It can't be easy being a Telstra spokesperson presenting to a conference composed of rival telcos, regulators and government officials -- not to mention disgruntled customers.
Especially if you're speaking before lunch.
This was the position Telstra comms and public policy chief Phil Burgess found himself in on day one of CommsDay's annual summit on Tuesday.
Somewhat ironically, some would say, given Telstra's current combative attitude with almost all other elements of its industry, Burgess gave a speech entitled "On removing your head from the sand".
A reading of the transcript of the speech reveals Burgess basically reiterated Telstra's oft-stated view it was actually the government that had its head stuck up its proverbial behind when it came to regulation of the telecomms sector.
In any case, although at the time I was at home with my own head buried deep in my Nintendo and my lungs heavily dosed with cough syrup, I am assured that Burgess acquitted himself admirably.
"He didn't disappoint, it was a very impassioned speech, I can tell you," one member of the audience told me today.
However the attendee's impromptu review revealed the Telstra executive's oration didn't strike home on all points.
"One thing that Phil Burgess didn't provide was any great deal of data or anything about Telstra's methodologies," they said.
"For example he talked about things like being forced to offer infrastructure below cost and so on, but he didn't actually provide any new data."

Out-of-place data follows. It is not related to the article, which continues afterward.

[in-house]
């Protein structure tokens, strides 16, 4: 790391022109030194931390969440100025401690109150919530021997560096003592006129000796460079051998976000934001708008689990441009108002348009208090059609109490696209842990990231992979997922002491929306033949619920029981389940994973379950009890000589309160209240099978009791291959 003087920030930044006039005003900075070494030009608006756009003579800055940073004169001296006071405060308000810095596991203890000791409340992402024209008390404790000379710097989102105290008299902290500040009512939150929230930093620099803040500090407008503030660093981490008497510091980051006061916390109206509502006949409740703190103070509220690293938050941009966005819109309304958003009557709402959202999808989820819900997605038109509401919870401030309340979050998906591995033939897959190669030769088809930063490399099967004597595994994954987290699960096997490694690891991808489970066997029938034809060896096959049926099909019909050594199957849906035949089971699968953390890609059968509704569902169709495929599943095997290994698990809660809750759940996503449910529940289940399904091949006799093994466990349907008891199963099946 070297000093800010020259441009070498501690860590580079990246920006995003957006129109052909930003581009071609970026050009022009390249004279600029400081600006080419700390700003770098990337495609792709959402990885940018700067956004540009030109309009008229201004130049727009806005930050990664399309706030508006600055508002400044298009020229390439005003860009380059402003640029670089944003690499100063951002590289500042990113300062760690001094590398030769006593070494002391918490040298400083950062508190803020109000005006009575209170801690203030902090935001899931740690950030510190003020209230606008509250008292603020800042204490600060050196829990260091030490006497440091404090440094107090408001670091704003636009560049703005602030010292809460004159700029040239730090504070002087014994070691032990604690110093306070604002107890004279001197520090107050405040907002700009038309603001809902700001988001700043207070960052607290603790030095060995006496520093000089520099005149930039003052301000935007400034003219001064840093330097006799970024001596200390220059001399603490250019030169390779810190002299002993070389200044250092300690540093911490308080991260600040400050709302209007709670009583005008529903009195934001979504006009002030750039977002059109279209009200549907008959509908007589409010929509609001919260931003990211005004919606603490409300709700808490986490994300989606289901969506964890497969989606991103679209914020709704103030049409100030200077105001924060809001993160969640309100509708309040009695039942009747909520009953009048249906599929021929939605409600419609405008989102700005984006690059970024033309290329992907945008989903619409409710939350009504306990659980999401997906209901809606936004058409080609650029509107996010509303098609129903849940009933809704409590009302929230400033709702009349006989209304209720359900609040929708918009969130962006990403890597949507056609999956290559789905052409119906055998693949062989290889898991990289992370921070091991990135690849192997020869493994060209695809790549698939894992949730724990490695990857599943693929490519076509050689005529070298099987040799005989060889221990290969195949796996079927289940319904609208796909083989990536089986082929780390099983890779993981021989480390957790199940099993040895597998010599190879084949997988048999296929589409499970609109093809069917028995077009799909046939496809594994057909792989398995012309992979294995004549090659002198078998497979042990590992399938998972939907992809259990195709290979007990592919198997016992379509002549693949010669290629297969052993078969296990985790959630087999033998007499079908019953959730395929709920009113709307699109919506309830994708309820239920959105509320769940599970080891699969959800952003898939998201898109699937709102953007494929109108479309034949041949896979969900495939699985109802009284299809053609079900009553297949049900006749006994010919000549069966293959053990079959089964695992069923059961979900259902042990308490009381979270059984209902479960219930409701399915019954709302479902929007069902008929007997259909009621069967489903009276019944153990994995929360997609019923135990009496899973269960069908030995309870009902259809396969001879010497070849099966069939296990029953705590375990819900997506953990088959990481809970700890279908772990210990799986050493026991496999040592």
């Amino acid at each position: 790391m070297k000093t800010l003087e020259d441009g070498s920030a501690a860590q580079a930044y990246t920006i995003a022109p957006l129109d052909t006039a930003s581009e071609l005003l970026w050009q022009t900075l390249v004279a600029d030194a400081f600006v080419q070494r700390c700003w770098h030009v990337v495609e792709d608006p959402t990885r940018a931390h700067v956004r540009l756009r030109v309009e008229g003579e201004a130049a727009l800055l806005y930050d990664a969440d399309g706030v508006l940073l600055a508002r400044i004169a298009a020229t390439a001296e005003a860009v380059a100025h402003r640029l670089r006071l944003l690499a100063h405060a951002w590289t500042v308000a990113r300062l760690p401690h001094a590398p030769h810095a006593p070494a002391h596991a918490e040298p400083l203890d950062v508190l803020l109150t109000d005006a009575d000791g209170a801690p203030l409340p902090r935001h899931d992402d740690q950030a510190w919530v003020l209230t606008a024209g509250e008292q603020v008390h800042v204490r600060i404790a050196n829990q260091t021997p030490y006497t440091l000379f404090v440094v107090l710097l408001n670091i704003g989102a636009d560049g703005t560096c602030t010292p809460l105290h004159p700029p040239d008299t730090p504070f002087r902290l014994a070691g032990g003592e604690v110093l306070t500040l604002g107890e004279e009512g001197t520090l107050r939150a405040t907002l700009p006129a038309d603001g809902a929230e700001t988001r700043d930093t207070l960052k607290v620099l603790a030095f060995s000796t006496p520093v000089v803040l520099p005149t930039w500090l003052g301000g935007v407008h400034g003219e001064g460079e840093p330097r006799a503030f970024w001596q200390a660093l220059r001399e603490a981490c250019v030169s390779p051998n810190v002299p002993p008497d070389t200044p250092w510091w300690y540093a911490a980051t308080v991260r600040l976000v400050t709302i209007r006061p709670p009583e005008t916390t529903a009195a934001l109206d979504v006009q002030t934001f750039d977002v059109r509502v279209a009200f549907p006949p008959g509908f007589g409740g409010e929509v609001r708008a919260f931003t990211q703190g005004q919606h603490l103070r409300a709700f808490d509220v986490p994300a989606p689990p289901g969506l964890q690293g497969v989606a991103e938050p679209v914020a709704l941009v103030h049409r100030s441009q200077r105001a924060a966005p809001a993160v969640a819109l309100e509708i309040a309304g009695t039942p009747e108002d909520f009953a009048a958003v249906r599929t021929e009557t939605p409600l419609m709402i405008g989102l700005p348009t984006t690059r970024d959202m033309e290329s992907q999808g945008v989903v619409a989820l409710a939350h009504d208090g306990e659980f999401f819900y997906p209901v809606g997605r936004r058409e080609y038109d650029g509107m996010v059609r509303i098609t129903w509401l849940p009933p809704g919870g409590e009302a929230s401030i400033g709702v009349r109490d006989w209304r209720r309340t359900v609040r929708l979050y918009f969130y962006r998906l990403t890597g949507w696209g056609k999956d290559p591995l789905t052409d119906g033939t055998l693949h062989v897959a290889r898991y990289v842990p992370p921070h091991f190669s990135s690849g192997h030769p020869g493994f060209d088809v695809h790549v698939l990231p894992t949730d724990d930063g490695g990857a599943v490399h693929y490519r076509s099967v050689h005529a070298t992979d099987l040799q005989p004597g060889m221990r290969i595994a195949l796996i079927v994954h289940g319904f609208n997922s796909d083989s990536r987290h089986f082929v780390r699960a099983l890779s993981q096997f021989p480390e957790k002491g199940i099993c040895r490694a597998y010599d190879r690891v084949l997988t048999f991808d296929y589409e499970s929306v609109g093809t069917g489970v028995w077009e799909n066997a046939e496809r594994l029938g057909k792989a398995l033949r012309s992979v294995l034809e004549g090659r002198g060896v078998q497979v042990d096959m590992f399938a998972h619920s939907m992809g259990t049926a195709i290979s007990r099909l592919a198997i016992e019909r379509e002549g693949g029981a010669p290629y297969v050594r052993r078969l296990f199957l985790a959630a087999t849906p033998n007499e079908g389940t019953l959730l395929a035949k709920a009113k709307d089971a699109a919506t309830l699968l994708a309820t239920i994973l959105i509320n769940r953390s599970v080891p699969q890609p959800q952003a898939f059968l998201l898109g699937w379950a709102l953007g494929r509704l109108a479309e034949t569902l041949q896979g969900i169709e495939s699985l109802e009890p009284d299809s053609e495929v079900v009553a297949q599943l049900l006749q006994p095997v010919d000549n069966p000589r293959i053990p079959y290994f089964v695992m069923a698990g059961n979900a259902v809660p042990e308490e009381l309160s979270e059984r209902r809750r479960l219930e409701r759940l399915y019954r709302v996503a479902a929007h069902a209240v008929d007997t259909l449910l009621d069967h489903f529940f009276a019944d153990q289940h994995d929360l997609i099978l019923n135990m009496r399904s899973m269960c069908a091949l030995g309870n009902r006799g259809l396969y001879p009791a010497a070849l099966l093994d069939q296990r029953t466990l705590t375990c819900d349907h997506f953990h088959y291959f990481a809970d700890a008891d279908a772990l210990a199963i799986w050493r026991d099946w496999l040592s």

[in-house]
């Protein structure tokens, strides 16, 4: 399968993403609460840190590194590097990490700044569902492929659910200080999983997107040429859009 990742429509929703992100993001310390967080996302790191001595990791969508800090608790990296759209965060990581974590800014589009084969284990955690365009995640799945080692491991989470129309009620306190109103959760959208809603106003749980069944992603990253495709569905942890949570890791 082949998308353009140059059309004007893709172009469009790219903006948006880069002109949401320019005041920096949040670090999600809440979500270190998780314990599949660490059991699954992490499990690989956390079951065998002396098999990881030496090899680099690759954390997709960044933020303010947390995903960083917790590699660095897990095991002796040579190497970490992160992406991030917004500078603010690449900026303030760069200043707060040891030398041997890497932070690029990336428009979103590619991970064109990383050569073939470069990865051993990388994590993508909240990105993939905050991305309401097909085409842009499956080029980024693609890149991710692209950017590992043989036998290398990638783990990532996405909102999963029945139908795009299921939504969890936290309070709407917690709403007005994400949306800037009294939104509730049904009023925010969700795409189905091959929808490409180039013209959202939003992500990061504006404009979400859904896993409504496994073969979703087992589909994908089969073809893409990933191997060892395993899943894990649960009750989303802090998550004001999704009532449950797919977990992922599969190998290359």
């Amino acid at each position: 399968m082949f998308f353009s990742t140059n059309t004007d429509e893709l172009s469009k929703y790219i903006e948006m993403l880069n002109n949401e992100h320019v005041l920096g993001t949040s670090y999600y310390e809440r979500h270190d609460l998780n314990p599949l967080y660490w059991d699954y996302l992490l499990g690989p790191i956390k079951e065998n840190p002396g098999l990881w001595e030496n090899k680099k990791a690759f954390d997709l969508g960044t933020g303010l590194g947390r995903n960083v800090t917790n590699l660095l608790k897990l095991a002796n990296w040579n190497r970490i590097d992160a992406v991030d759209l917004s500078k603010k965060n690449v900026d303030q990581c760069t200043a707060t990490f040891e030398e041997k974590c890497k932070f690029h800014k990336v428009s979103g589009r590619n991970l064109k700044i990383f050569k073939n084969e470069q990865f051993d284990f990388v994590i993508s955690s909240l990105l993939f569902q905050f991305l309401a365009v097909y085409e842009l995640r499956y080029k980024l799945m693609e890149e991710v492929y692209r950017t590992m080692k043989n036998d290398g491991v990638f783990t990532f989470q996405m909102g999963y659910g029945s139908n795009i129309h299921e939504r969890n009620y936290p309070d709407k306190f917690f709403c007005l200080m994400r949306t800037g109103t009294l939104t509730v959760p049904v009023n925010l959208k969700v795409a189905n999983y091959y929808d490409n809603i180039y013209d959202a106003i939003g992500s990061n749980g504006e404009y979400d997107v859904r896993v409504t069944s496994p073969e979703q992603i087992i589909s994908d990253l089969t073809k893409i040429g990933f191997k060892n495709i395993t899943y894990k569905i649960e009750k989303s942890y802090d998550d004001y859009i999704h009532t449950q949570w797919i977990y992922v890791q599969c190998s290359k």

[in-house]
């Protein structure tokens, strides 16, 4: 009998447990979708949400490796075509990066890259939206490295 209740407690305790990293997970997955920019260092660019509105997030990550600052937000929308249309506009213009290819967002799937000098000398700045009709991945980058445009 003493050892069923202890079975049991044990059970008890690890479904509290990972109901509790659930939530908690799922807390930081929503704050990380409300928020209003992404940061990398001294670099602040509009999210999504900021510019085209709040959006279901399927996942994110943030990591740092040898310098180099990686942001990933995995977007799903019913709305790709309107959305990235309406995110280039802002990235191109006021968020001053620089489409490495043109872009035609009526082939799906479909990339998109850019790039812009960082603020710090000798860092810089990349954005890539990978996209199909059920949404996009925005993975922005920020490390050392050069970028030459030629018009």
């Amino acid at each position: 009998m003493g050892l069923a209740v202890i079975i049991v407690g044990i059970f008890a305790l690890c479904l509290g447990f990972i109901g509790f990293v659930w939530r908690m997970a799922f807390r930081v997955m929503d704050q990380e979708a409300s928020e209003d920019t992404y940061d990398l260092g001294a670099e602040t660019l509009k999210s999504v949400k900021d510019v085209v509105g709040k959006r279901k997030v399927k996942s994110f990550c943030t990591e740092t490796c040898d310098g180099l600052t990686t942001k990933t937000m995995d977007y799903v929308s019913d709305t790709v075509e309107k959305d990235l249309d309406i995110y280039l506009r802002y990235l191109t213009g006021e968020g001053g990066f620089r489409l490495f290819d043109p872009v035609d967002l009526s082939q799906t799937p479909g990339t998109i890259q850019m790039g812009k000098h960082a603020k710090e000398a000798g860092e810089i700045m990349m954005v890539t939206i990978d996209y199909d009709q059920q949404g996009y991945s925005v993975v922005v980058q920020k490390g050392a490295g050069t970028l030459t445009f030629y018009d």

"There was nothing to substantiate those claims beyond what was already in the public domain."
The transcript, in turn, reveals gems like "Telstra's standard offer of 256Kbps pales in comparison to baseline broadband access speeds elsewhere".
Yes, Phil. We know.
As someone whose job requires me to frequently listen to speeches by telco executives, I can assure you, gentle reader, that Burgess' lack of new material to contribute to the regulatory debate is hardly a quality unique to this case.
Shadow communications minister Senator Stephen Conroy fell victim to this same problem at another telecomms conference several weeks ago.
But at the conference this week, alleged factional heavyweight Conroy rose above recent bad form and used his own slot to flay the government's recently announced telecomms and media policies.
One can only hope Burgess' own subject matter will have developed next time he faces the microphone.
My new Technorati Profile, by the way -- apparently this needs to be there to claim my blog.